By Christine Staricka
How do new ideas spread in the lactation community? How often are there really any NEW ideas? How big does an idea have to be to make a real difference? These are questions I am asking myself as I write and create a new lactation education toolkit based on my middle-of-the-night revelation that we need a better way to motivate and empower mothers.
The idea sprang from working through two very routine cases with patients in the hospital…not an unusual situation but I was frustrated that I couldn’t find the words to teach these mothers effectively. This led to lengthy conversations with my lactation colleagues, then some sleepless nights and, finally, a light bulb moment.
But this is about what happens AFTER the light bulb moment, after you start frantically typing and rifling through piles of research articles and textbooks, the days where you move through all you other activities, waiting for the free moment when you will have time to express your blossoming ideas and capture them, and the glazed-over look of your family member who have long since tired of hearing about your new breastfeeding project.
What does one do with a new idea? My first obstacle was deciding on a format to express the idea. In this case, an article seemed as if it would not do justice to the concept, so a blog post or an entry to a journal seemed like the wrong place to start. The concept lends itself well to a toolkit and a toolkit with a broad audience requires excellent and accurate reference. Proper credit must be given to those whose ideas came before and which form the basis of the founding principles of the new concept. Research articles much be located and cited. Well-accepted textbooks must be consulted and cited. Online searches for similar concepts must be performed diligently. As the research and writing proceed, new thoughts on the direction of this concept are constantly forming and being reshaped.
Considering the direction of the project has revealed several things to me: the lactation community is global, diverse, and highly intelligent. Providing lactation support is an endeavor which requires not only the accumulation of knowledge, but the critical thinking skills and resourcefulness to make judgement calls and navigate tricky situations, both with parents and in healthcare settings. It takes a very unique set of skills to be an effective lactation support provider. Lactation care providers also must be effective educators, sensitive and valuable counselors, and excellent communicators.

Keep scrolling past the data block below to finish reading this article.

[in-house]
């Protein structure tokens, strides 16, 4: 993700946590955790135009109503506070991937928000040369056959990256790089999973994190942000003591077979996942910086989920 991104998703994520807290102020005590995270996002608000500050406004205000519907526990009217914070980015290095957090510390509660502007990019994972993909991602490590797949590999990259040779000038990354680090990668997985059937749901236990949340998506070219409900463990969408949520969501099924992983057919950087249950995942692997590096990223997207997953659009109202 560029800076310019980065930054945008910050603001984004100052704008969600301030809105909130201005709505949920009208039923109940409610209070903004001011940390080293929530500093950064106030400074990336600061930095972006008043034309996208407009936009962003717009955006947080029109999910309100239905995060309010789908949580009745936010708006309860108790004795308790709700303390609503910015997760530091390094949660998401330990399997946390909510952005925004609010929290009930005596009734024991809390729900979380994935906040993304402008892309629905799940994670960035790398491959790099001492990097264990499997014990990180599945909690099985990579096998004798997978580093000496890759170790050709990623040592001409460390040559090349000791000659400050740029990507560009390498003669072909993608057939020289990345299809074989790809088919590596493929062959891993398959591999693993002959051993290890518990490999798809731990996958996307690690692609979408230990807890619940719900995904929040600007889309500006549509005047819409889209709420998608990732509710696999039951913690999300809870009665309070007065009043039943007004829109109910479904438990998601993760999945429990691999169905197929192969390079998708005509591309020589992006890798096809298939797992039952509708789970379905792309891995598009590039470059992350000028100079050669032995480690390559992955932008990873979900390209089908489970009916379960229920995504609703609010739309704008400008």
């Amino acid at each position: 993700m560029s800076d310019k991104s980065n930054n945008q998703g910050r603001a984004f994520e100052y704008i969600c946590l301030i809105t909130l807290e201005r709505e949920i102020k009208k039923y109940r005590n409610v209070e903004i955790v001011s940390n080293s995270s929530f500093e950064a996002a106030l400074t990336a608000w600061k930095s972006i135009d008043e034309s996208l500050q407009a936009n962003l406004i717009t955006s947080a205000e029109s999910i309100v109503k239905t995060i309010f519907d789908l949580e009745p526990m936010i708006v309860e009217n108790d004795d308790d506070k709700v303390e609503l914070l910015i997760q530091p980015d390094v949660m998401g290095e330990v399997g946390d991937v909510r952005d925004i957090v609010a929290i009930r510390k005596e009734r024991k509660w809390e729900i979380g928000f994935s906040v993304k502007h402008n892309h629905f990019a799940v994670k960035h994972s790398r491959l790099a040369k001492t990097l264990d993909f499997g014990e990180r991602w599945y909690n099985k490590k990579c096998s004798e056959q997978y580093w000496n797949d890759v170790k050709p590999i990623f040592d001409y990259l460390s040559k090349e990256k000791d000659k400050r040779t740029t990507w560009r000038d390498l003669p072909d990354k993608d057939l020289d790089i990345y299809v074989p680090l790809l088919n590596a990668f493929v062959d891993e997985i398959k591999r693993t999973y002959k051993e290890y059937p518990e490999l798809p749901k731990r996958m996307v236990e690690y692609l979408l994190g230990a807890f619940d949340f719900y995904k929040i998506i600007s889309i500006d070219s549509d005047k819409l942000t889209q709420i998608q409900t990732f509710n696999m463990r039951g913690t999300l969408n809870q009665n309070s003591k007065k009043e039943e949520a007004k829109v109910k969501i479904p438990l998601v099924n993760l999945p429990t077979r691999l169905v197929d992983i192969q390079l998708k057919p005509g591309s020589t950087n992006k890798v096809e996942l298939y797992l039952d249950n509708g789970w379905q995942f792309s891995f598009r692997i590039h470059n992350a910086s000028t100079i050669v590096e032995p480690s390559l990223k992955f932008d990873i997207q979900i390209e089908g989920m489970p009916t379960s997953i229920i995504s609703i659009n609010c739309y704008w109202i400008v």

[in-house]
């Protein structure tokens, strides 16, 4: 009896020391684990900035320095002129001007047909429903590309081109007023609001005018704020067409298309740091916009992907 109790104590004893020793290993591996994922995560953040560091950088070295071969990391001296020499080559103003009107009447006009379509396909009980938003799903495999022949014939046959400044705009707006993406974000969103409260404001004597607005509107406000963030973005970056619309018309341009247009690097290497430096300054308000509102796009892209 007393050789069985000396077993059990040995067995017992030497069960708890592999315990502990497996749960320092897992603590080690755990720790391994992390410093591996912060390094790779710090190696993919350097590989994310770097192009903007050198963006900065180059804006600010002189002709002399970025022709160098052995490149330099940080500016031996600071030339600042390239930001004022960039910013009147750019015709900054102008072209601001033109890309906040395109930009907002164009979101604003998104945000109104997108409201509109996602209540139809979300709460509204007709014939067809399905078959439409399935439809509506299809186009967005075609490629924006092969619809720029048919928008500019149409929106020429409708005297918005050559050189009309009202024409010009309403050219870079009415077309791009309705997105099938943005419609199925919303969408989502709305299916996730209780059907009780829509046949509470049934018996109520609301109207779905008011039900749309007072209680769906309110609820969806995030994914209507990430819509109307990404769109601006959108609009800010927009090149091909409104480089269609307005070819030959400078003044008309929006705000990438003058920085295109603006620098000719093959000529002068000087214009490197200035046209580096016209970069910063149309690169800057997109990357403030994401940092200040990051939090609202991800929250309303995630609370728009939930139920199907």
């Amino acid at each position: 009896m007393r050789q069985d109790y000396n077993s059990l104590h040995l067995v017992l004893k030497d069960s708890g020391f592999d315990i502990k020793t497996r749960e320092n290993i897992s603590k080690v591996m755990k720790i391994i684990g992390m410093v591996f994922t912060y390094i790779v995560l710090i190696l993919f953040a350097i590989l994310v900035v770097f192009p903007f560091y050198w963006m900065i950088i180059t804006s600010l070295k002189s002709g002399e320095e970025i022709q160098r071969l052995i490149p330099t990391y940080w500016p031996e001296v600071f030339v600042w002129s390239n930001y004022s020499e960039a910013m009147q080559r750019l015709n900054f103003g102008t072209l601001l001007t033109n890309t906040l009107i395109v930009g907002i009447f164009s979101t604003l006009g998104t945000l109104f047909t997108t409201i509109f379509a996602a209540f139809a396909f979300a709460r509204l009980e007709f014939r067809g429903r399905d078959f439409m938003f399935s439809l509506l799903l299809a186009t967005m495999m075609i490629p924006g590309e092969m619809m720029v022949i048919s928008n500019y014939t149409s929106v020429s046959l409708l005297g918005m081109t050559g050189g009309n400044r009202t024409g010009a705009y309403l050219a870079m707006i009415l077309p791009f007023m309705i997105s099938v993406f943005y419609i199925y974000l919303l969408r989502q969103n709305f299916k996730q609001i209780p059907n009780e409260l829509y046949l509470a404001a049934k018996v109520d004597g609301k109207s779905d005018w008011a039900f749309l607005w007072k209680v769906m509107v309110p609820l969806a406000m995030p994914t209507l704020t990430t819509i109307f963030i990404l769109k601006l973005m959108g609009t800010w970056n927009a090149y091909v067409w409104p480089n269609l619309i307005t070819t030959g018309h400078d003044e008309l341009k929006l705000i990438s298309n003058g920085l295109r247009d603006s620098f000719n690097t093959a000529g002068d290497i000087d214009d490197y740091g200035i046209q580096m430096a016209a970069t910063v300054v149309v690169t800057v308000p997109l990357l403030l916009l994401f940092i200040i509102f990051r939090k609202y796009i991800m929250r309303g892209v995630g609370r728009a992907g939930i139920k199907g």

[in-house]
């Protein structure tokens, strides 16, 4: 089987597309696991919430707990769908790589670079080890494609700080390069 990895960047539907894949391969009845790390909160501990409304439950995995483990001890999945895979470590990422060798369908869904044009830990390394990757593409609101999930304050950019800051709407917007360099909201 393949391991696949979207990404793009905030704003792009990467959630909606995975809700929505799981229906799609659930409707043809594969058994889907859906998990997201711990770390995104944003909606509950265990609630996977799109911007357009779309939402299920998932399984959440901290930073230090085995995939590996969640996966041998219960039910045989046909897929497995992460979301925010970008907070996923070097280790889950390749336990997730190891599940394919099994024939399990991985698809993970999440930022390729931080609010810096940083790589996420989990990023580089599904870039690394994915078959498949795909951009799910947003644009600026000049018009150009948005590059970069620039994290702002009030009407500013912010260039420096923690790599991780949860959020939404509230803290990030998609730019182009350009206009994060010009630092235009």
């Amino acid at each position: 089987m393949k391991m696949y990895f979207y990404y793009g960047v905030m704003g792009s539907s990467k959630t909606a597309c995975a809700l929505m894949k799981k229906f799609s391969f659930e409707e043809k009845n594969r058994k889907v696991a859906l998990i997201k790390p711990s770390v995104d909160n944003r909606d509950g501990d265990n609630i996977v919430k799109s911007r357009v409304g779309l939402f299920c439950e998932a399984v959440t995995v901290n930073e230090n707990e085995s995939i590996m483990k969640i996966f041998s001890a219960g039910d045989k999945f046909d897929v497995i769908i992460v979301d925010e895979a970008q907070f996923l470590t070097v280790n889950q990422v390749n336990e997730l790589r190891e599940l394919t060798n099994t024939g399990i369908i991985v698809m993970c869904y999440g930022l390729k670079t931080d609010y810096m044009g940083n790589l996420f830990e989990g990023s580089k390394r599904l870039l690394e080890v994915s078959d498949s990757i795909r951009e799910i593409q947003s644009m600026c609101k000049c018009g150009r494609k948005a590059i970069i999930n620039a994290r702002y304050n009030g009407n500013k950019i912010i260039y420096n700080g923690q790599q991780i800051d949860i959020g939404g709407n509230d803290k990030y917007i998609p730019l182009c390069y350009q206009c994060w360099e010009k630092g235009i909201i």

The lactation community has learned to embrace all new methods of communication. LactNet has existed as a way of connecting far-flung individuals involved in lactation support for most of the time the internet has been widely available. All of the newer methods of communication have been rapidly assimilated into the culture of our community. This blog is an excellent example of a modern and efficient tool for mass communication used to all of its advantage by our professional organization.
So, with the ease of communication which has been established by the lactation community, the only issue remaining for someone with a new idea is to reflect on how new the idea really is and how to measure its effectiveness. Just as the writer of an essay considers and reconsiders the thesis statement many times during the writing, this idea must be truly probed for its originality. If it is not unique enough, its scope of influence will be small.
But that thought has brought me back to the basic principle of lactation support: if an idea or a tool helps even one mother and baby experience breastfeeding, it is successful. If a lactation care providers helps one mother and baby breastfeed better even one time, the provider has completed his or her objective. If an idea, a tool, or a provider can influence even one mother and her baby, it is meaningful for this world.
Christine Staricka is a hospital-based IBCLC. She became a Certified Lactation Educator through UCSD while facilitating local breastfeeding support groups. She studied independently while accumulating supervised clinical hours and passed the exam in 2009 to become an IBCLC. She holds a BS in Business Management from University of Phoenix. Christine is the co-owner of Bakersfield Breastfeeds, which provides lactation education to professionals and expectant parents. She has contributed to USLCA’s eNews as well as this blog. She enjoys tweeting breastfeeding information as @IBCLCinCA and maintains a blog by the same name. She is a wife and mother of 3 lovely and intelligent daughters and aunt to 4 nephews and 2 nieces, all of who have been or are still breastfeeding. She is partial to alternative rock and grunge music, especially Pearl Jam, and attends as many concerts as financially able with her husband of 18 years.